If Donald Trump becomes president, we will have a commander in chief who rhetorically is opposed to regime change and nation building—but who also thinks he can magically get rid of ISIS in “30 days” by merely “knocking the hell out of them,” that bombing nations indiscriminately and “taking their oil” is sound policy, and that we should kill terrorists‘ entire families (also known as terrorism).
In practice, if he is serious about any of this, a Trump foreign policy will probably look a lot like the same old regime change and nation building. That’s simply what wanton intervention produces.
Hillary Clinton should know, who promises to take us back to the George W. Bush years.
The reflexively hawkish Clinton never saw a possible U.S. military intervention she didn’t actively pursue and despite her claiming that voting for the Iraq war was a mistake, there’s virtually nothing in her record as a senator or secretary of state that indicates she would govern any different as president.
If you liked Dick Cheney, you’ll love Hillary Clinton.
And then there’s Rand Paul.
As the presidential election enters its final weeks, former 2016 Republican presidential candidate Paul is helping lead a fight in the senate to block the sale of arms to our “frenemy” Saudi Arabia. Raw Story reported Wednesday, “The U.S. Senate will vote on Wednesday on a measure to block the sale of tanks and other military equipment worth $1.15 billion to Saudi Arabia…”
The Pentagon announced on Aug. 9 that the State Department had approved the potential sale of more than 130 Abrams battle tanks, 20 armored recovery vehicles and other equipment to Saudi Arabia…
A bipartisan group of senators, led by Republican Rand Paul and Democrat Chris Murphy, introduced a joint resolution seeking to block the arms deal, expressing concern that Saudi-led air strikes had killed civilians in Yemen, worries that the deal might fuel a regional arms race and concern that Congress was giving up its power to declare war.
“We should be part of the debate over whether or not we go to war. But then we should debate the practicalities of whether or not it’s a good idea to be involved in the war in Yemen,” Paul told Reuters.
We’re at war in Yemen? How many Americans even know this? The American Conservative’s Daniel Larison observed Tuesday:
Fortunately, more Americans are gradually being made aware of this involvement through the efforts of Murphy and Paul in the Senate and Rep. Ted Lieu and others in the House, but it remains the case that the war and U.S. support for it have been mostly ignored for almost a year and a half… Between the Saudis’ own indiscriminate bombing and continued U.S. arms sales, the war has become harder for Washington to keep out of sight, and with luck that should mean that it will become harder for the administration to persist in its horrible policy of support for an indefensible war.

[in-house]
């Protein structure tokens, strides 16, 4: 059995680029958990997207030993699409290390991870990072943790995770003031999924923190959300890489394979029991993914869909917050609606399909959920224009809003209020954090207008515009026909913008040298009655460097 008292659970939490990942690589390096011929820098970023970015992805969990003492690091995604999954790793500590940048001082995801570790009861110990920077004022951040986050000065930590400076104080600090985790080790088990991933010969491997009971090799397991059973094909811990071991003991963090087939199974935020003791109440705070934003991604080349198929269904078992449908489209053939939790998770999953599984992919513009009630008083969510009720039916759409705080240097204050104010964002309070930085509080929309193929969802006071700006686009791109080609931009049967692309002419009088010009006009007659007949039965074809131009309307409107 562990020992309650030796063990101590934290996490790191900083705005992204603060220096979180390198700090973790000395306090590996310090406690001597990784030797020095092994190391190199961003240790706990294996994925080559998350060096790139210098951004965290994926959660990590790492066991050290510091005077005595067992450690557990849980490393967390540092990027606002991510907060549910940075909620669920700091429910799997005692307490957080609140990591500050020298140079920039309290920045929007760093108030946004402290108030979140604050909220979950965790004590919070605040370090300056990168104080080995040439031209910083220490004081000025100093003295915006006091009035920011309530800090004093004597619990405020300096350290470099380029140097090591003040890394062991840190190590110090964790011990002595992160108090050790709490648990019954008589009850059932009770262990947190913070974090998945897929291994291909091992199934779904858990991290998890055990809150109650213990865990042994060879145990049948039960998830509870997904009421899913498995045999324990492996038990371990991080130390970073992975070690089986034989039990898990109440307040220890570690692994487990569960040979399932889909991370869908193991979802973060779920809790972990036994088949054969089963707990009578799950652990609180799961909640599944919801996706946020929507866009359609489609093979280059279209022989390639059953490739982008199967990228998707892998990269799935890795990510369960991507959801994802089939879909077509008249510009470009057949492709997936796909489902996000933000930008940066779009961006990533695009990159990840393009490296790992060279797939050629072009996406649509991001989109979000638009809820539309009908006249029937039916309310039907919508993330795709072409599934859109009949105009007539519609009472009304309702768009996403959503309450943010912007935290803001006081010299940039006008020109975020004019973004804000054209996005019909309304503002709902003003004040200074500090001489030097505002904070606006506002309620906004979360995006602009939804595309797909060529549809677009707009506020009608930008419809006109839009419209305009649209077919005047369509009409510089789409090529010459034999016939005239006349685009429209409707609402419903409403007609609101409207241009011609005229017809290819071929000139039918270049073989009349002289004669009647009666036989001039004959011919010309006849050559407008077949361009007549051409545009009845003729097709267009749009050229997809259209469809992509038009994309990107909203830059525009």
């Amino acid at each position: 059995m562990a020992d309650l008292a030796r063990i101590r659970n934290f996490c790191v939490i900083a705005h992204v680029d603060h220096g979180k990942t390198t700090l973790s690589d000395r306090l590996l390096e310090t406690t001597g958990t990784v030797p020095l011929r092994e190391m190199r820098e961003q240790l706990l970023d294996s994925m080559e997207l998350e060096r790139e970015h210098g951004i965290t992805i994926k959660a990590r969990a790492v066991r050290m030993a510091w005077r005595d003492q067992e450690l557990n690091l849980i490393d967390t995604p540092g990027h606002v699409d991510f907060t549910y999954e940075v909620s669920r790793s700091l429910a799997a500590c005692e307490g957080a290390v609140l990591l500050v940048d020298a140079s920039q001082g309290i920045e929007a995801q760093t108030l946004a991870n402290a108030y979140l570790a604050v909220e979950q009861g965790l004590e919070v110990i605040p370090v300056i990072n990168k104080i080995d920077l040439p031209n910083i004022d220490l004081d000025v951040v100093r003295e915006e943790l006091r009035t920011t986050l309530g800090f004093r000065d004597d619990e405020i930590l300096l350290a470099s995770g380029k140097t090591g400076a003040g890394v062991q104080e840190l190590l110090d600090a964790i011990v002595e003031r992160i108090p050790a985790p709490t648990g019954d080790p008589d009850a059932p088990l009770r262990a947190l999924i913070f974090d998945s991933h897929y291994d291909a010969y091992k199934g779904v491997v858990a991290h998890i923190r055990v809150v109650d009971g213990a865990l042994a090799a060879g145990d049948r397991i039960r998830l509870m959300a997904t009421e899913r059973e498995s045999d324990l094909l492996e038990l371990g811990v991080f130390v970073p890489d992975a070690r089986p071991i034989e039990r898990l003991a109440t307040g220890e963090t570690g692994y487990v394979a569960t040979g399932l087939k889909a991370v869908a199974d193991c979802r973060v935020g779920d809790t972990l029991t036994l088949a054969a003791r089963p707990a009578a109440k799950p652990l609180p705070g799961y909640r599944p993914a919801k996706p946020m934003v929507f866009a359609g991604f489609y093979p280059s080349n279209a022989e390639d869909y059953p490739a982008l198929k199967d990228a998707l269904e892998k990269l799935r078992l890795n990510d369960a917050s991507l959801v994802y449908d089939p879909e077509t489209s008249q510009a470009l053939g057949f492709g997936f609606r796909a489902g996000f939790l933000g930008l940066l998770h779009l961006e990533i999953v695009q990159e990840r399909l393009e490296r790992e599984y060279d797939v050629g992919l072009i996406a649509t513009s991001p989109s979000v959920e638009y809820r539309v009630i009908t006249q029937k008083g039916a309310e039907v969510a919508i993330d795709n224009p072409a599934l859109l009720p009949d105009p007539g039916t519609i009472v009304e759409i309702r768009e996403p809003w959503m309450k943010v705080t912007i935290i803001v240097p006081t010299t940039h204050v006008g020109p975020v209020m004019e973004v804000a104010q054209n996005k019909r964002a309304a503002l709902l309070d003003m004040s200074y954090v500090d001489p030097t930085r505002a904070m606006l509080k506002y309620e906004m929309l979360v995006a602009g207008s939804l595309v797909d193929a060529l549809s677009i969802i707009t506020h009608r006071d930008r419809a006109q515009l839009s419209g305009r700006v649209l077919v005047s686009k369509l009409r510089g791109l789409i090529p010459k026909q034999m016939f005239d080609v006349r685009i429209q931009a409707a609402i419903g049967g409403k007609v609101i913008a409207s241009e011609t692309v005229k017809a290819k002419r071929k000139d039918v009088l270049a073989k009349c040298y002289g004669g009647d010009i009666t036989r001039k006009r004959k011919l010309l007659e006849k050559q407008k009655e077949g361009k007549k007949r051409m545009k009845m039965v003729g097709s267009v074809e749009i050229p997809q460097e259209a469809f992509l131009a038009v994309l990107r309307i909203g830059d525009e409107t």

“Sens. Paul and Murphy deserve praise for continuing to shine light on the administration’s policy and for doing what they can to oppose it,” Larison added.
American involvement in Yemen via the Saudis is simply one part of a larger enduring foreign policy status quo in which the U.S. is addicted to constant interventionism even when the results are questionable.
Even when the results are disastrous.
There are Republicans and Democrats—a bipartisan coalition, however great or small their numbers—who reject America’s longstanding foreign policy consensus and seek a more sober look at national security and foreign affairs.
They are not hawks-at-any-cost, like Hillary Clinton or Republicans like Senator Marco Rubio or John McCain. Republican Rand Paul also represents something far more coherent than Trump’s anti-interventionist ramblings that are so often mixed in with schoolyard bully-sounding hyper-interventionism.
We should not be helping to arm the Saudis. We should not be getting involved in other nation’s wars needlessly. We shouldn’t allow presidents to continue to go to war without consulting Congress.
Hillary Clinton vehemently disagrees with all of the above paragraph. Trump can change his mind depending on the time of day and his mood, to the degree that he even realistically comprehends foreign policy.
But there is a coherent political alternative to this madness, as Rand Paul and a few others in both parties remind us.
Disclosure: I co-authored Senator Rand Paul’s 2011 book The Tea Party Goes to Washington.